“Our most successful collaborations were when a PhD student or a postdoc who is willing to spend time learning comes to our lab for three months or so.”
S: So how do those discussions take place? How much of the biology behind the sample do you need to know before running an analysis?
MB: Well, when people approach us coming with cell types that we have no clue about, we simply say that it would be a very difficult project, because we have no idea about the biology. Therefore, I cannot tell you anything about how to set up the experiment, or how good the data will be because I do not know what to expect. On the other hand, I can use the algorithms that I normally run, which should give me valid results. But for the interpretation of the data, I have absolutely no idea what makes sense or not.
S: I see. When this is the case, how do you deal with such a gap in knowledge? Is there a good approach to solve this?
MB: I think this is a critical question for the whole field! I am in the luxurious position that I know what happens there. I see how people can struggle, and how they try to bridge this gap of knowledge. And I think there is probably no perfect solution. One of them is to say, well, I invest into this and I want to learn at least the basics myself, to be able to understand what the other side tells me. And that can be both sides, right? If you think about a bioinformatician having little knowledge about the biology, it’s the same thing if you want to understand what you’re actually doing with the data. You can do a lot of things with data, but in principle it is for the other side where you are coming with biological knowledge. You might think you have found the perfect way to analyze the data, but unfortunately find no significant gene expression in there, because that’s it, that’s your result. And the other side might say, “well, we do have a biological effect”. Now, how do we come together?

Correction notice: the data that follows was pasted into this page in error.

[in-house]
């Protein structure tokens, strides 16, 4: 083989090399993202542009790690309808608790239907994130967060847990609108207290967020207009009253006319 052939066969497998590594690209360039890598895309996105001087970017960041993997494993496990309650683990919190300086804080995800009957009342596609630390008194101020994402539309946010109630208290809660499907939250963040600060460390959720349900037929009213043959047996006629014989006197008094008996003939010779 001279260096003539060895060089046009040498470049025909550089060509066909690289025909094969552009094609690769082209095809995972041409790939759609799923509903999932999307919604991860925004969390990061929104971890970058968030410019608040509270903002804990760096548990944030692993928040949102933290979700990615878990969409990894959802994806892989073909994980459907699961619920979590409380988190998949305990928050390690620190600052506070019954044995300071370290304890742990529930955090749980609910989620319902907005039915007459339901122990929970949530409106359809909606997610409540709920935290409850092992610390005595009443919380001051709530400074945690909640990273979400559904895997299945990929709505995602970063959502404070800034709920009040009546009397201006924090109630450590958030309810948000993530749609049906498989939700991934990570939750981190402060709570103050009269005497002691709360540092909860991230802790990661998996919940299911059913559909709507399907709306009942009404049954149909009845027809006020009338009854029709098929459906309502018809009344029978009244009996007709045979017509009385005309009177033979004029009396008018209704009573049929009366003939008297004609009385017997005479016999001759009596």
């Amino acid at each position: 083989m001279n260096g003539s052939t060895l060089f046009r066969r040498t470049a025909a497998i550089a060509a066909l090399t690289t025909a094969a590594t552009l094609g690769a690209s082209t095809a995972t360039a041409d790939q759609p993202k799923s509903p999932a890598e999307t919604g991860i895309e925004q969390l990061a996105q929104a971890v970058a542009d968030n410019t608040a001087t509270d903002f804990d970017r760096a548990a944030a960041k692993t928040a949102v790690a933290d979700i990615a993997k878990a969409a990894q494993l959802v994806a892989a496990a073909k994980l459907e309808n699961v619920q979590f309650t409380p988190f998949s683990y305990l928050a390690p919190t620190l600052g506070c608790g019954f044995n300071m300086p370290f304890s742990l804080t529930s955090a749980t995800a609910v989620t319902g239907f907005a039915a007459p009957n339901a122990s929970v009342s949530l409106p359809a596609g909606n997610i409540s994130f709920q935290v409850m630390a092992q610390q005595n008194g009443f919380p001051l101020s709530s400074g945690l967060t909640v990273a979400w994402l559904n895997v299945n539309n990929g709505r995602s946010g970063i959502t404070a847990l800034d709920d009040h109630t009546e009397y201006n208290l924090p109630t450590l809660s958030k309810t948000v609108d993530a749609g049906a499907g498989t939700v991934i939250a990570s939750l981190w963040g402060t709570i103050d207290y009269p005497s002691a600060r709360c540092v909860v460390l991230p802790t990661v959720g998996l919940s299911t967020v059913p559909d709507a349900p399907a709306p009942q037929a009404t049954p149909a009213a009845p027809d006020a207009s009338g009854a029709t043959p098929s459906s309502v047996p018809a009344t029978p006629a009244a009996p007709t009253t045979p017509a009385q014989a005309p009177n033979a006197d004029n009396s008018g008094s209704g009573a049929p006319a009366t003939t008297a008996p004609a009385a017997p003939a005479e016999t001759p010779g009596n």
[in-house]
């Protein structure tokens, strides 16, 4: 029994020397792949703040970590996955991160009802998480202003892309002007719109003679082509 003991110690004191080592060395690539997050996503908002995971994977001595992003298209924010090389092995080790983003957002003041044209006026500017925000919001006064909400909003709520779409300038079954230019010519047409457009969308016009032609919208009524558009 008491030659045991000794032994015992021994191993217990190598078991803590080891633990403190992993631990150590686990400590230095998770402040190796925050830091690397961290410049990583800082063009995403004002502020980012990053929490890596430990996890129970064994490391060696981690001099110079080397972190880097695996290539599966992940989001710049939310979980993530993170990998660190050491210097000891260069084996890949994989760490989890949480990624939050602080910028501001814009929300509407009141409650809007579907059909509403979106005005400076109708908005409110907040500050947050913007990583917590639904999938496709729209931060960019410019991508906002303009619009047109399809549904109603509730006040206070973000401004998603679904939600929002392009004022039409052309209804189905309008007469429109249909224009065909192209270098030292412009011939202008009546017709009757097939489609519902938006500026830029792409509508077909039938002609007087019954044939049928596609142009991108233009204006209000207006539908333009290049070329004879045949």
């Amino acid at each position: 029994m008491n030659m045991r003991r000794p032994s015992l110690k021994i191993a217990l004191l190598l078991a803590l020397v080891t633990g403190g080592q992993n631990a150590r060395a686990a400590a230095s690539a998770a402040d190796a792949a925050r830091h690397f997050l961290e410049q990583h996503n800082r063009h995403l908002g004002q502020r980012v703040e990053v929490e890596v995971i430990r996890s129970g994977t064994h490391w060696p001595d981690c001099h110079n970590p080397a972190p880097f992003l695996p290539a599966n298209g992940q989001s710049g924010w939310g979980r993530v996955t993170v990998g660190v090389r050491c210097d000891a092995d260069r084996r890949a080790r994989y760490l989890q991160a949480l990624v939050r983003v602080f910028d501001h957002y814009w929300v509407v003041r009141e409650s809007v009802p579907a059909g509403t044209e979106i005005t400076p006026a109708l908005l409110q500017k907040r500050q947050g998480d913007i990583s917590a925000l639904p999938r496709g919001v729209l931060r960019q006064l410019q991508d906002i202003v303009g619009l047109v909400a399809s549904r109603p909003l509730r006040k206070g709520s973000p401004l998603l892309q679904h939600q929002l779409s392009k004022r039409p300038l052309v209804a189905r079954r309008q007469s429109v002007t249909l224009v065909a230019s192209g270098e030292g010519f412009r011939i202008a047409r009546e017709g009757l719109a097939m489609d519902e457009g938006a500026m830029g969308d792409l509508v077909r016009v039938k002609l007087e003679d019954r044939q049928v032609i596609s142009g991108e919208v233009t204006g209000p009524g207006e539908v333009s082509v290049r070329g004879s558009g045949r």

S: So which solutions have you come up with for those issues? How did your most fruitful collaborations take place?
MB: Ideally, you have to meet half-way between the biology and the bioinformatics. If you can, on the one hand, get somebody in your team who wants to commit and learn some bioinformatics to start bridging the gap in knowledge. On the other hand, we can provide somebody at this interface with some knowledge in biology to bridge the rest of the way. Our most successful collaborations were when a PhD student or a postdoc who is willing to spend time learning comes to our lab for three months or so. Then they go back, they analyze the data with what they have learned, they ask questions, and we have a productive back-and-forth to setup the best analysis and interpretation we can.
S: Having a team member in a lab motivated and committed to put in the time to learn the basics in bioinformatics for the whole group sounds like an ideal solution indeed. Would you have any advice for the cases where this is unfortunately not a possible solution?
MB: I would recommend to everybody that you find partners to collaborate with who are experienced in your domain, even if that means collaborating with people somewhere else on the globe. It is nice to have a lab nearby that might do single-cell technologies, but if they have a completely different domain of knowledge, then often it’s not helping a lot. I mean, you can learn the technology there, yes. But for your biological question, then I think it’s better to actually ask people who are more experienced in your field.
S: That sounds like a sensible plan indeed! Thank you very much Dr. Beyer.
Interview of Dr. Marc Beyer recorded on Jan 8th, 2021, by Wilko Duprez.